The boycott, divest and sanctions movement against Israel continues to make weary rounds through academic associations and religious denominations. As I wrote a few months ago, the American Studies Association voted narrowly last December to endorse a boycott of Israeli academics.
More recently, the much larger American Literature Association rejected a similar motion. Now, the General Assembly of the Presbyterian Church (U.S.A.) —the largest Presbyterian denomination in America — has voted, also narrowly, to divest funds from three large corporations — Caterpillar, Hewlett-Packard and Motorola Solutions — which its Committee on Mission Responsibility Through Investment has identified as enablers of Israel’s so-called occupation of the West Bank.
As I pointed out previously, Israel is a handier target for boycott and divestiture than, say, China, which has an appalling human rights record but also funds our national debt. Why, though, Israel in particular, and Israel alone? The Presbyterian Church bookstore sells a 76-page guide, “Zionism Unsettled,” which describes the object of its study as “a struggle for colonial and racist supremacist privilege.” Oh. Well, the church doesn’t officially endorse the book; it merely makes it available. Funny I haven’t seen it at Barnes & Noble, though.
The General Assembly of the church did comment to its advisory committee that the Israeli occupiers “are relentless and unwavering” in their oppression, leaving “the vast majority” of Palestinian communities and individuals “bowed and broken by systematic and intentional injustice.” This language wasn’t a close call for the church leadership, which approved it by a vote of 482-88.
There is, of course, only one country in the Middle East where Christian communities can worship freely and without fear of violence against their religion. It’s the same one, according to the Presbyterians’ resolution, that has “de-legitimated” itself by grinding Palestinians into the dust.
Israel is a far from perfect society, and certainly not immune from criticism. Israelis and Palestinians do not enjoy neighborly relations based on mutual equality and respect. Israel exerts control over major sectors of the Palestinian economy; it collects (and sometimes withholds) Palestinian taxes. It reserves to itself the right to carry out raids or bombing strikes against suspected terrorists in the West Bank and the Gaza Strip. It has steadily encroached on territory which the Palestinians regard as their own.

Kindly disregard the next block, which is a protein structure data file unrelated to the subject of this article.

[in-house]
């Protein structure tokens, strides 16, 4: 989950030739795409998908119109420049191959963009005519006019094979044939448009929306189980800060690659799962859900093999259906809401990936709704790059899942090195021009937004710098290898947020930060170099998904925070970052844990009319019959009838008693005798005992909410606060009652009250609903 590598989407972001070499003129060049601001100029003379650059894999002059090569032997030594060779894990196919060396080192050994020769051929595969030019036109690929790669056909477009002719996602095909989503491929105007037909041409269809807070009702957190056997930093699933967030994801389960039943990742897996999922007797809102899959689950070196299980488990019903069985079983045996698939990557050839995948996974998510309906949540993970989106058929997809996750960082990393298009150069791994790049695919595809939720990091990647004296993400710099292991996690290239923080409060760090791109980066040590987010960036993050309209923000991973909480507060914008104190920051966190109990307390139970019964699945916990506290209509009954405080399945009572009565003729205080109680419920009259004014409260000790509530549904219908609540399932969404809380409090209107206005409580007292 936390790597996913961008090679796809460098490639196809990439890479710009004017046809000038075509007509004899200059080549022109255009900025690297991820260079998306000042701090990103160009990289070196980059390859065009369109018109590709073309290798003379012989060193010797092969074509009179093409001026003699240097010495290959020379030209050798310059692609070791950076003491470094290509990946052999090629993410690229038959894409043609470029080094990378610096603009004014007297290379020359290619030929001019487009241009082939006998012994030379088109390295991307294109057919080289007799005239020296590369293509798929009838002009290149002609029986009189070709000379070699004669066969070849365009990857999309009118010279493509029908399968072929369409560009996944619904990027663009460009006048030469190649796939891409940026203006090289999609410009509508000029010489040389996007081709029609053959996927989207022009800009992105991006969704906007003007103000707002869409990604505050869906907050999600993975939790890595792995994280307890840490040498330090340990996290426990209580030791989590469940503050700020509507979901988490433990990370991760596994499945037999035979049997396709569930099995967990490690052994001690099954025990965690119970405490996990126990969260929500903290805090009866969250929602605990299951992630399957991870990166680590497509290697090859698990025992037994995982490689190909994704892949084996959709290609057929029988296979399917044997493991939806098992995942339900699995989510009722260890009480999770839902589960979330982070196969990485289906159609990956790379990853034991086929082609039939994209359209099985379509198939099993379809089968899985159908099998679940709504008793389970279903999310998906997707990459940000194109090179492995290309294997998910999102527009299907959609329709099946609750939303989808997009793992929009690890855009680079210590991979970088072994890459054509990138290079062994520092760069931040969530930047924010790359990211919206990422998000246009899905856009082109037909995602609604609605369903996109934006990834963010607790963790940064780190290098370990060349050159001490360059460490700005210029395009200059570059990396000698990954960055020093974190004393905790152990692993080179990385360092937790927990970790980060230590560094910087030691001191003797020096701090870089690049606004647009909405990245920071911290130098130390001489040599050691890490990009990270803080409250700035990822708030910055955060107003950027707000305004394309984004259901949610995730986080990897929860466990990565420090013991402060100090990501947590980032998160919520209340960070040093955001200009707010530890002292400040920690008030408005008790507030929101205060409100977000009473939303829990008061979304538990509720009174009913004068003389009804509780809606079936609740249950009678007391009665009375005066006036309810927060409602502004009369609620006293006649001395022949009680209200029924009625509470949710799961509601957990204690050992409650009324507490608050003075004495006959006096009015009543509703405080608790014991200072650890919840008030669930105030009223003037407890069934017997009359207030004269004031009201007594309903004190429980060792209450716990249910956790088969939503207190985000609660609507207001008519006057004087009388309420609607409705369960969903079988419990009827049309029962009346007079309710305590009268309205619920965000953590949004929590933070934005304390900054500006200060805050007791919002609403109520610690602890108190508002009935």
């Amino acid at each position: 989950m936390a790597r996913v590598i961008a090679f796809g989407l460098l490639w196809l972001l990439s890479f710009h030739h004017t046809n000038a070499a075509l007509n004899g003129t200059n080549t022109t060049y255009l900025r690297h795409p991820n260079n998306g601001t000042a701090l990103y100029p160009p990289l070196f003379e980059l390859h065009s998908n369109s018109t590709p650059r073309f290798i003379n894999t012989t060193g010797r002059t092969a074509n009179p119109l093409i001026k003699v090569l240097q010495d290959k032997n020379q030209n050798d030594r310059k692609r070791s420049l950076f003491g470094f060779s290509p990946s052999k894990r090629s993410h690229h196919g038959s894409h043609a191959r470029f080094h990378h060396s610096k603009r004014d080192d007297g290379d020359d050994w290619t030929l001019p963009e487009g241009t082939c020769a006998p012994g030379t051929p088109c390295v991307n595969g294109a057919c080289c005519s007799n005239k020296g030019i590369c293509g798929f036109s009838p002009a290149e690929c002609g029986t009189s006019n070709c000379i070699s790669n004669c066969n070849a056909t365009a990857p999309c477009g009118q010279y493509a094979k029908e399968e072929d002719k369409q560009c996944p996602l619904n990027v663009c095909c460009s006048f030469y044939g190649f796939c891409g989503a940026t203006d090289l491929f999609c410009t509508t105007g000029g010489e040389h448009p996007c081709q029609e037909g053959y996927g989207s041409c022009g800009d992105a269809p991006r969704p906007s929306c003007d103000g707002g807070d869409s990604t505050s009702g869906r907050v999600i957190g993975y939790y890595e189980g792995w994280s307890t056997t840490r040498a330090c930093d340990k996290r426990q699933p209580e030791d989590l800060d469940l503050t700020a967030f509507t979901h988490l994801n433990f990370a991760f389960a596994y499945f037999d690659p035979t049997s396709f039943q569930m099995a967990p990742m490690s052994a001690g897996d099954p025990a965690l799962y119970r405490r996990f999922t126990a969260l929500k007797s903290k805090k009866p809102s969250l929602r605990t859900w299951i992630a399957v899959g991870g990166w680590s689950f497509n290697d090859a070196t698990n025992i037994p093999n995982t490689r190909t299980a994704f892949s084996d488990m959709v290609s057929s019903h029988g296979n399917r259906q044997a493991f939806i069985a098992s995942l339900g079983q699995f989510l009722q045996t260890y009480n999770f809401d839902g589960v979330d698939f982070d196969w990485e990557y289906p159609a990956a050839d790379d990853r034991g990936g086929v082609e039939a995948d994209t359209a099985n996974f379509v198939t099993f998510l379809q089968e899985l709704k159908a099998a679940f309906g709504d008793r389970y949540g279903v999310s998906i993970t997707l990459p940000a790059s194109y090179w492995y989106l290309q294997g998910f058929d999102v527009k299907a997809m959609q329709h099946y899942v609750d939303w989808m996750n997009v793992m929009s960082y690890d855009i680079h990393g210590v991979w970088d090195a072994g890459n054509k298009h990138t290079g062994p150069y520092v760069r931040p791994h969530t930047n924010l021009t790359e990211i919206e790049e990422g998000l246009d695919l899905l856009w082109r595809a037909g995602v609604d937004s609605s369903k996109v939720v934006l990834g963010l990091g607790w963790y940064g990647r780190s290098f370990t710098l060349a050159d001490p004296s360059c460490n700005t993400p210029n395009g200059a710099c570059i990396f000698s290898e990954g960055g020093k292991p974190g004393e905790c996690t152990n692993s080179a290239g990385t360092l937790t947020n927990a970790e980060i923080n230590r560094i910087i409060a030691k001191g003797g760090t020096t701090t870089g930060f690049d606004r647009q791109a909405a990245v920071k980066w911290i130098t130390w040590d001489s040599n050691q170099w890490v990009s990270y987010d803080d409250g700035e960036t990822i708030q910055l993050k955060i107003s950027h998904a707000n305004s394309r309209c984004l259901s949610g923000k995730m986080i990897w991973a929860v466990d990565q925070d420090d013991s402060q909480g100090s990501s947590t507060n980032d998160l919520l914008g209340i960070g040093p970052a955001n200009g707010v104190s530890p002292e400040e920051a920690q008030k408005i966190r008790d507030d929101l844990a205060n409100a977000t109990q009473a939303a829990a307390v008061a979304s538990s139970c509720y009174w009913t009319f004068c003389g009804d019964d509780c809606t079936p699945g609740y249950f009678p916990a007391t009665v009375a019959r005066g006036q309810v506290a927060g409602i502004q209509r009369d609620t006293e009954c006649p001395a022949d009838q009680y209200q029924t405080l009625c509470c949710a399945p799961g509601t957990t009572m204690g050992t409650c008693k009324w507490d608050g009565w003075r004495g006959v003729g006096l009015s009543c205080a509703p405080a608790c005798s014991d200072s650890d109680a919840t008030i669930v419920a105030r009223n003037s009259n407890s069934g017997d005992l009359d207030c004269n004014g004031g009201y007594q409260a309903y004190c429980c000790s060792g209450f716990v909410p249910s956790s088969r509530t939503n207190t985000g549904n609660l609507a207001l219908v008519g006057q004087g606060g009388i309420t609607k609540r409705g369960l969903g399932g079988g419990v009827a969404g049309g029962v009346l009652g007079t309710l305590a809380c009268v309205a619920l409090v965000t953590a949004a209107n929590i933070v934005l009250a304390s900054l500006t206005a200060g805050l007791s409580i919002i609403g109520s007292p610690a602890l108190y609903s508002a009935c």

But does all this amount to a state of occupation? Israel did indeed occupy the West Bank and the Gaza Strip between 1967 and 1993. In 1967, it conquered these territories, formerly held by Jordan and Egypt, as a result of the Six Day War, a war of survival for Israel. The Israelis promptly offered to return the conquered territories in exchange for peace and recognition as a sovereign state; this was unanimously rejected by the defeated Arab League.
For the next quarter century, the Palestinians had no governing institutions. The functions of government, including justice, security, education, health, sanitation and infrastructure, were carried out by the Israelis, whose soldiers patrolled Palestinian cities and villages. This changed with the Oslo Accords, by which the Israelis entered into peace negotiations with a newly created entity on the other side, the Palestinian Authority. The aim of the process was to produce an independent Palestinian state based on recognition of the state of Israel and the settlement of borders, displaced persons, and the status of Jerusalem, which each side claimed as its capital. Over the next several years Israel withdrew its forces from populated areas, leaving 99 percent of Palestinians under the day-to-day governance of the Palestinian Authority, subject to the controls indicated above. These controls were to be lifted with the signing of a comprehensive peace agreement.
In short, the Israeli government was a reluctant occupier. It assumed control of the West Bank and Gaza as the only alternative to its control by hostile powers that had attacked it and, in the aftermath of defeat, refused to make peace or to refer to Israel by any other term than “the Zionist entity” or “the Zionist occupier.”
These terms of opprobrium were echoed in Arab-sponsored United Nations resolutions denouncing Zionism as a form of racism. They are precisely the terms now echoed in the literature distributed by the Presbyterian Church (U.S.A.), and presumed by its divestiture resolution.